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ADRIA’s MYCOBUTIN SHIPMENTS WILL BEGIN MID-JANUARY; FIRST PREVENTATIVE FOR AIDS-RELATED MYCOBACTERIUM AVIUM COMPLEX WILL COST $2,000/YEAR AT MINIMUM

Executive Summary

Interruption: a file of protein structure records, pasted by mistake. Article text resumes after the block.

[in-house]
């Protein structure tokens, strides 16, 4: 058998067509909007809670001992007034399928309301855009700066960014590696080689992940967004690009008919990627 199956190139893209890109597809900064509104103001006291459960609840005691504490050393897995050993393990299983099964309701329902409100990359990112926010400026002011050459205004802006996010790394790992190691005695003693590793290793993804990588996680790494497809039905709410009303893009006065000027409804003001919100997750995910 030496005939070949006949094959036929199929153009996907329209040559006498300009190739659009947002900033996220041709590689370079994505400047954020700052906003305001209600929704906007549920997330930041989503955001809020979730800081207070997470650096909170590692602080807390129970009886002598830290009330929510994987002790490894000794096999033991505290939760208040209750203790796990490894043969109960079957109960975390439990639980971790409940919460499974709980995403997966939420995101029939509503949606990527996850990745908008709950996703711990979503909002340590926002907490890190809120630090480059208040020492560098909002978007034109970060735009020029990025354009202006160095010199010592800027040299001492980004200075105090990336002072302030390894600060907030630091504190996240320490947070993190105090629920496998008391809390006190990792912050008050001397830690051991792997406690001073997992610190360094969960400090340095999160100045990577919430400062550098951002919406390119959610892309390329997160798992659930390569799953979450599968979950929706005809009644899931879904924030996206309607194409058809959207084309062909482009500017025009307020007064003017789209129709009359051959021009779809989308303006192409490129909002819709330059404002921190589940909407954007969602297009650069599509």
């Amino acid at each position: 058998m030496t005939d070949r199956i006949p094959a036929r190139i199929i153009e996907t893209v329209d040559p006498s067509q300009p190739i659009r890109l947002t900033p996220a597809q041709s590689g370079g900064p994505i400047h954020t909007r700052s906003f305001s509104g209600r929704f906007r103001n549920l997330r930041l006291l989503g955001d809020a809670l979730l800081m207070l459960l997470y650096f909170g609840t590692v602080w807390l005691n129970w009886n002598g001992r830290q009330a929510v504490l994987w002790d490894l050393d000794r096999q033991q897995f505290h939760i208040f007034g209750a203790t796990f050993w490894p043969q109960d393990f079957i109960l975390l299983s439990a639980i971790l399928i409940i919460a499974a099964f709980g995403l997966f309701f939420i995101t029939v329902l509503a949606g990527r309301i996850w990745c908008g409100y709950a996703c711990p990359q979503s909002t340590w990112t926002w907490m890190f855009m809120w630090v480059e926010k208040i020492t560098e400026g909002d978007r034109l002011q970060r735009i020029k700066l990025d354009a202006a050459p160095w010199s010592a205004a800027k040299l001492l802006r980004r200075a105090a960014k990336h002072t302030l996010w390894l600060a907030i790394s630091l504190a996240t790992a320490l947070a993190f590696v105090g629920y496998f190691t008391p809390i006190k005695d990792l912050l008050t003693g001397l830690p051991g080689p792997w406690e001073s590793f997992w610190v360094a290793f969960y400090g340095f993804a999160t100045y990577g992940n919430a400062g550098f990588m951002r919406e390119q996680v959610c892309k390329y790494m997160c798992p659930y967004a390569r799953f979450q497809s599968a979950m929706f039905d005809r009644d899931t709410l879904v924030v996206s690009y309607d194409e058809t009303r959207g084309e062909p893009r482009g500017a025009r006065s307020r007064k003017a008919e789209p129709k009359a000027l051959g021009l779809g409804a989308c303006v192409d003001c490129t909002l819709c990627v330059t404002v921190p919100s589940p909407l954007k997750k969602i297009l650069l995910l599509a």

Adria will begin shipping Mycobutin in mid-January, three weeks following FDA's Dec. 23 approval of the macrolide antibiotic as the first agent for prophylaxis of Mycobacterium avium complex in AIDS patients. Mycobutin received a "1P" rating designating a new molecular entity given a priority review. Mycobutin has been available under a Treatment IND since March. Over 2,000 patients have received the drug in the program. In a Dec. 23 "Talk Paper" on the approval, FDA estimated that 30%- 50% of patients with advanced HIV infection develop MAC. Adria's price to wholesalers for Mycobutin is $2.73 per 150 mg capsule. The recommended dose for MAC prophylaxis is 300 mg per day, putting the cost of therapy at a minimum of $2,000 per year. Adria will offer a patient assistance program similar to those of other AIDS-related therapies. Mycobutin (NDA 50-689) is indicated for "the prevention of disseminated Mycobacterium avium disease in patients with advanced HIV infection." In the 1,146-patient clinical trial database, "participants who received Mycobutin were one-third to one-half as likely to develop MAC bacteremia as were participants who received placebo," labeling notes. In one trial the one-year cumulative incidence of MAC bacteremia was 9% for patients taking Mycobutin and 22% for patients randomized to placebo. In the other trial, the percentage of patients developing MAC bacteremia was 13% for Mycobutin compared to 28% for placebo. Patients also showed "a corresponding reduction in the following signs and symptoms of disseminated MAC disease: fever, night sweats, weight loss, fatigue, abdominal pain, anemia and hepatic dysfunction." Labeling does not specify a CD4 cell count at which to begin therapy, describing only the entry criteria for the two pivotal trials, which were CD4 counts of less than 200 in one trial and a median CD4 count of 40 in the other. "Most cases of MAC bacteremia (approximately 90% in these studies) occurred among participants whose CD4 count at study entry was [less than] 100 cells/microliter," labeling notes. The issue of when to initiate therapy was discussed at a September meeting of the Antiviral Drug Products Advisory Committee ("The Pink Sheet" Sept. 28, p. 3). While some committee members felt that only patients with CD4 counts of less than 100 should receive Mycobutin, the committee ultimately recommended against setting a limit on the CD4 counts and left the wording of the indication to FDA. The advisory committee considered the Mycobutin NDA twice, in June and in September, before recommending the drug for approval. At the first meeting, the committee struggled for 12 hours to conclude that the information submitted was inadequate and would require further analyses. While Adria only began to file the NDA in January 1992 and submitted additional data as late as May, FDA decided to rush the incomplete application to the committee for consideration because it wanted input on the design and implementation of future drug trials in MAC infection. Mycobutin labeling warns against use of the product in patients with active tuberculosis and cautions that the drug may reduce the activity of other drugs that are also affected by rifampin. "Administration of single-agent Mycobutin to patients with active tuberculosis is likely to lead to the development of tuberculosis that is resistant both to Mycobutin and rifampin," labeling notes. "Tuberculosis in HIV-positive patients is common and may present with atypical or extrapulmonary findings," labeling adds. Because rifabutin is structurally similar to rifampin, and the latter drug is known to reduce the activity of a number of drugs, labeling states that Mycobutin "may be expected to have some effect on these drugs as well." The drugs with which rifampin has been shown to interact include dapsone, narcotics, anticoagulants, corticosteroids, cyclosporine, oral contraceptives, oral hypoglycemics, analgesics and a number of other drugs. Unlike rifampin, however, rifabutin "appears not to affect the acetylation of isoniazid," which is used to prevent and treat tuberculosis, labeling notes. Since Mycobutin "may be associated with neutropenia, and more rarely thrombocytopenia, physicians should consider obtaining hematologic studies periodically," labeling notes. The label also states that physicians should advise patients that "urine, feces, sputum, perspiration, tears and skin may be colored brown-range with rifabutin and some of its metabolites" and that "soft contact lenses may be permanently stained." The most frequent adverse events reported with Mycobutin were discolored urine in 30% of patients and an 11% incidence of rash and gastrointestinal symptoms in 23% of patients. Twice as many patients were discontinued from Mycobutin therapy than placebo- treated patients in the controlled clinical trials: the primary reasons for discontinuation of Mycobutin were rash (4%), GI intolerance (3%) and neutropenia (2%). Due to the agency's concern about drug interactions, FDA has suggested that Adria conduct postmarketing studies to determine whether Mycobutin has an effect on the activity of oral contraceptives, dapsone and probenecid. The agency also requested that the company perform pharmacokinetic studies of Mycobutin in women and children. Adria has ongoing studies with Mycobutin in combination with clarithromycin, azithromycin and other antibacterials in the treatment of patients with active MAC infection. The drug will be manufactured by Farmitalia Carlo Erba, a subsidiary of Adria parent Ferruzzi-Montedison.
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